This was after a One Earth research paper had implied that all conservation areas in Africa were degraded. It concluded that changing the fire regime to early season burning would restore them.
This paper, she said, showed “a shocking lack of understanding of ecological processes” in Africa and “dismissed entirely” African research and ideas about fire.
Archibald said burning at different times of year was effective for various and widely different conservation objectives, including managing poaching, bush encroachment, and promoting biodiversity.
For example, late-season burning was effective at controlling disease-carrying ticks and had allowed buffalo populations to be restored in the Ngorongoro Crater.
Archibald said that when she and her colleagues challenged One Earth’s paper, their rebuttal was not published because “they (One Earth) like to publish consensus science, and we couldn’t come to a point of consensus with the authors.”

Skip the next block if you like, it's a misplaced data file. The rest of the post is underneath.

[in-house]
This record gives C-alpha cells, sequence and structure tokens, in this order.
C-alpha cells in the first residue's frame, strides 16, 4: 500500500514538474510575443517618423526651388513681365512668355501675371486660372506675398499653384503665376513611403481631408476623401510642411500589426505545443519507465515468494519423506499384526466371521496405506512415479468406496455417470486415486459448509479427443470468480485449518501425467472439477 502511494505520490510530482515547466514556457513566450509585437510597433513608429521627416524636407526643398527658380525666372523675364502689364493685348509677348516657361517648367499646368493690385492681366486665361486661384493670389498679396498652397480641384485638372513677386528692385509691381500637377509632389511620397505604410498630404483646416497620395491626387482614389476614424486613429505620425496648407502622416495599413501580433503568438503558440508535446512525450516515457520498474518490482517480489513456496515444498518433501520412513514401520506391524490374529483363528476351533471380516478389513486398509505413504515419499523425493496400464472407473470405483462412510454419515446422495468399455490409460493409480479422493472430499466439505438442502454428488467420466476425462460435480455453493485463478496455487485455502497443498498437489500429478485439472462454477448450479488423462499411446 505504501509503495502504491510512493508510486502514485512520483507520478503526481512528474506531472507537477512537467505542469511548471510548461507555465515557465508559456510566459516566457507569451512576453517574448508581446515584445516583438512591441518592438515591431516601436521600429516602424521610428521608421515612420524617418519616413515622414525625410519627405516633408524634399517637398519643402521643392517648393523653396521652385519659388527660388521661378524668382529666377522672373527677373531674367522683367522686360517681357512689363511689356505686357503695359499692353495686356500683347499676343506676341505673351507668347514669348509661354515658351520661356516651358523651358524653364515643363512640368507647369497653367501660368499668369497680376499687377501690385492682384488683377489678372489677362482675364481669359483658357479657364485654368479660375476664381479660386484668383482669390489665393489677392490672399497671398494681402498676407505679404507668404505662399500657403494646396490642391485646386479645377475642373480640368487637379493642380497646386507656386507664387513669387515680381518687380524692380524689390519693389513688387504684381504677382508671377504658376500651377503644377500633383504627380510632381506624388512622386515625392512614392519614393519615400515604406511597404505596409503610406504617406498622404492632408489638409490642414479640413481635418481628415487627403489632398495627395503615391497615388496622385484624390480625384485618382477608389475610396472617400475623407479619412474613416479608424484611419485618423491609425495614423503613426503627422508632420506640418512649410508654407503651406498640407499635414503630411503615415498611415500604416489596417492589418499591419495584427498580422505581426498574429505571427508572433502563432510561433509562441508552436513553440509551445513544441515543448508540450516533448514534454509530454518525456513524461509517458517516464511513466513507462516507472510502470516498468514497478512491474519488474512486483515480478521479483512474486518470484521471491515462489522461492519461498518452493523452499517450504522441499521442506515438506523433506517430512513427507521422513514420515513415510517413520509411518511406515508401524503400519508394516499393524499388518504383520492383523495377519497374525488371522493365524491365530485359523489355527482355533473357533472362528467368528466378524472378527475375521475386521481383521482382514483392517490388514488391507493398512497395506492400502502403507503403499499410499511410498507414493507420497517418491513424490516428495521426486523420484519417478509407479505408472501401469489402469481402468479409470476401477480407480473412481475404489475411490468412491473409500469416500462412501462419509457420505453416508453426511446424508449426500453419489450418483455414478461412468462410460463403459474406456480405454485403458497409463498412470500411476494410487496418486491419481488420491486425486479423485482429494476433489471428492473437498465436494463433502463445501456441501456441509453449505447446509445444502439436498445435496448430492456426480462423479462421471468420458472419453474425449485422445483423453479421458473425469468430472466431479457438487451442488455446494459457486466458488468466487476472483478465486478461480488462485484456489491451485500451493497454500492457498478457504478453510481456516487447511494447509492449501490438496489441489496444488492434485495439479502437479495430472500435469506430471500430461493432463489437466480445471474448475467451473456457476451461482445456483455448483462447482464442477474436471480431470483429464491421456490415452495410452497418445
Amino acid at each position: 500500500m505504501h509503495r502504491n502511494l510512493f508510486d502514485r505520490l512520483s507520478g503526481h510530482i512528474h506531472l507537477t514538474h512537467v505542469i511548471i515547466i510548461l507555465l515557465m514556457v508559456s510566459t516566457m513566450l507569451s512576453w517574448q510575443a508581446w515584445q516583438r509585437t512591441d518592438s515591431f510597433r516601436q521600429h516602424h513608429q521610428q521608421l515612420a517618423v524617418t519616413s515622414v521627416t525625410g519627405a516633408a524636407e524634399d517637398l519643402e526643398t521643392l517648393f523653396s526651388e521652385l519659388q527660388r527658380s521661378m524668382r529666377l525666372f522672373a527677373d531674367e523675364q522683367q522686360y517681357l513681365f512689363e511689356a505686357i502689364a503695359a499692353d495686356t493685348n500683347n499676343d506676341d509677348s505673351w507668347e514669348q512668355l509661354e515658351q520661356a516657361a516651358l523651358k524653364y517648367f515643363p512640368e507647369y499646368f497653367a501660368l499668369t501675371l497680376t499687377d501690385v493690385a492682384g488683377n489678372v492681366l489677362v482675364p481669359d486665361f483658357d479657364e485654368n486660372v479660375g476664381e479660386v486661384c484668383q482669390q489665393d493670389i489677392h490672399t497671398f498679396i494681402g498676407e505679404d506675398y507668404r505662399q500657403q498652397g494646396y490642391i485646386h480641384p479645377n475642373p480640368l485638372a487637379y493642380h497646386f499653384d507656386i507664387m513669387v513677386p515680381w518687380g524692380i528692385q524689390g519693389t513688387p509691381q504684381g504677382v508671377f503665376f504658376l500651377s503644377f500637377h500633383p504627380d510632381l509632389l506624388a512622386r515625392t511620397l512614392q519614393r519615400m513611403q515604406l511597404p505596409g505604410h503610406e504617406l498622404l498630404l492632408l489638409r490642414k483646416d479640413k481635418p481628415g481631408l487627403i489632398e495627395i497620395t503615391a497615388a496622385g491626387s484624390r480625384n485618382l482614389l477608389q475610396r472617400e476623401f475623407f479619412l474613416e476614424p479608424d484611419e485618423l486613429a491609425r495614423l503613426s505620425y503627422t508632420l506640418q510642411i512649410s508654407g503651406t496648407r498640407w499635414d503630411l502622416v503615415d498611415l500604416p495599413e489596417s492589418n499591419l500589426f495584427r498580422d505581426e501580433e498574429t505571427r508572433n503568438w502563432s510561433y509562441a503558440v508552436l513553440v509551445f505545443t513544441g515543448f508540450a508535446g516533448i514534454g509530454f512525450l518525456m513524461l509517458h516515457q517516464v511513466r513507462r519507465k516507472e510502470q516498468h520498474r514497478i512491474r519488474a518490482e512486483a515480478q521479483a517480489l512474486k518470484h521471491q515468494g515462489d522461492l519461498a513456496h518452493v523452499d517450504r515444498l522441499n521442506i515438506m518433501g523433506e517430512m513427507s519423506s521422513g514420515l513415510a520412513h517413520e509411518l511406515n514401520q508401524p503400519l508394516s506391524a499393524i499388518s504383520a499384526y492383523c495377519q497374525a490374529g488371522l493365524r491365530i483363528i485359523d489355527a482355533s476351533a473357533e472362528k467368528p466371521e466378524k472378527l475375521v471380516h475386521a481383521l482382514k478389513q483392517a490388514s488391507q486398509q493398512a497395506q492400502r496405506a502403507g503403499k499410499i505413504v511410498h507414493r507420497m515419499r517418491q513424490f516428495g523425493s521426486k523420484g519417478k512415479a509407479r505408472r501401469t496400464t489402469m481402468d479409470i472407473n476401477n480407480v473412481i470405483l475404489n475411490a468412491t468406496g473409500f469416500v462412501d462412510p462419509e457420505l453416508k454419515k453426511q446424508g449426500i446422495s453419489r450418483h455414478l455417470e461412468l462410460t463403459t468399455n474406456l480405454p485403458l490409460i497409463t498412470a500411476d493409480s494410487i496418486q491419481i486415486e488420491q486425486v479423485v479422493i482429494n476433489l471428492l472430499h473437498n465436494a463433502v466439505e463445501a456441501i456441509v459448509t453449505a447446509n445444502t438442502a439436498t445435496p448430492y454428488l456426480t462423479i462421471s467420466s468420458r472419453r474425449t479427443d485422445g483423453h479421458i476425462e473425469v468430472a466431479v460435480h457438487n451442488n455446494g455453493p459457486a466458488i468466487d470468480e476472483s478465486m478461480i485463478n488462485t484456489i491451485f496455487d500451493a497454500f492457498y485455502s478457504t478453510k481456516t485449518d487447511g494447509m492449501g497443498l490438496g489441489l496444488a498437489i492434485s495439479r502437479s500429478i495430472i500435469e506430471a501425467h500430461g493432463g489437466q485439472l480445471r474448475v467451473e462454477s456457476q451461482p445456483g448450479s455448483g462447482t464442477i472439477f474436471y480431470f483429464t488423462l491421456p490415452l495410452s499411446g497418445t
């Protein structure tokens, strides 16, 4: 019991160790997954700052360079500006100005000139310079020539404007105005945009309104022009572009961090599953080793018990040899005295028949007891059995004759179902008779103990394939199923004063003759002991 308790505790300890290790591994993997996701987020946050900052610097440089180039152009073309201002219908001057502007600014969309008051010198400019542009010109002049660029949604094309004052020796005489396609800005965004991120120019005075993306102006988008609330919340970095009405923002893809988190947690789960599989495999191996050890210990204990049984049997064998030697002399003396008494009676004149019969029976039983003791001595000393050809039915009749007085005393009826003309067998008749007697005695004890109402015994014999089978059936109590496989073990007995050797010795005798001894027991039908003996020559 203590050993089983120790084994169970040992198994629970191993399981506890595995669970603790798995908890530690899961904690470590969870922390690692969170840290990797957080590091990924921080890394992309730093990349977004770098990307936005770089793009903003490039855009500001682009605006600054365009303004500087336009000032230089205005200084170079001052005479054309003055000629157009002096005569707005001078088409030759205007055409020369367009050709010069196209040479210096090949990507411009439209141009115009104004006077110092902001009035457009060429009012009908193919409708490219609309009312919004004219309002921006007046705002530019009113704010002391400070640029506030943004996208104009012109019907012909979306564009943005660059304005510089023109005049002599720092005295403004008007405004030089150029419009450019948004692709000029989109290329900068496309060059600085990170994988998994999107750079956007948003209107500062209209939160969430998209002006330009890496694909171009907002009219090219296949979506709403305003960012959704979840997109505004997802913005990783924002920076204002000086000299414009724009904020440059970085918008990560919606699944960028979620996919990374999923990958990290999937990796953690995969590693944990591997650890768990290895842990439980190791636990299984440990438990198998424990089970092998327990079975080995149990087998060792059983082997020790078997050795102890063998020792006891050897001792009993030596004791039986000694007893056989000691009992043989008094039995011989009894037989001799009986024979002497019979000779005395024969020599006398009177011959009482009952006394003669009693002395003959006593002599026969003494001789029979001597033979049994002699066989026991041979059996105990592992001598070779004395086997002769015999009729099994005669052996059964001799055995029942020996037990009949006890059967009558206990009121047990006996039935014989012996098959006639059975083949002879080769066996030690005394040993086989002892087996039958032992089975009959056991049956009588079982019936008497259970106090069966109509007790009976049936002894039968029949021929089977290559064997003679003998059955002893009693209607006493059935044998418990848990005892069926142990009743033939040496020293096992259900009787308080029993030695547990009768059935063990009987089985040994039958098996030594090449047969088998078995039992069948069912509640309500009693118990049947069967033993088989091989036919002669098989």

“So, the state at the moment is that their paper is the message out there that everyone is hearing,” said Archibald. This was despite objections from more than 20 scientists, and conservation officials and people who are working in carbon offset programmes across the continent.”
“This is an example where I feel there’s a huge divergence, and it does have important conservation and funding implications,” added Archibald.
Mbongwa said Africa was flooded with requests to set up carbon offset projects (which reduce emissions to make up for emissions that occur elsewhere).
This was largely because it’s much cheaper to set them up in Africa than in other parts of the world.
But projects, set up by corporates and based largely on financial incentives, “solve a problem by creating a problem,” sometimes coming at the expense of people being removed from their land for conservation.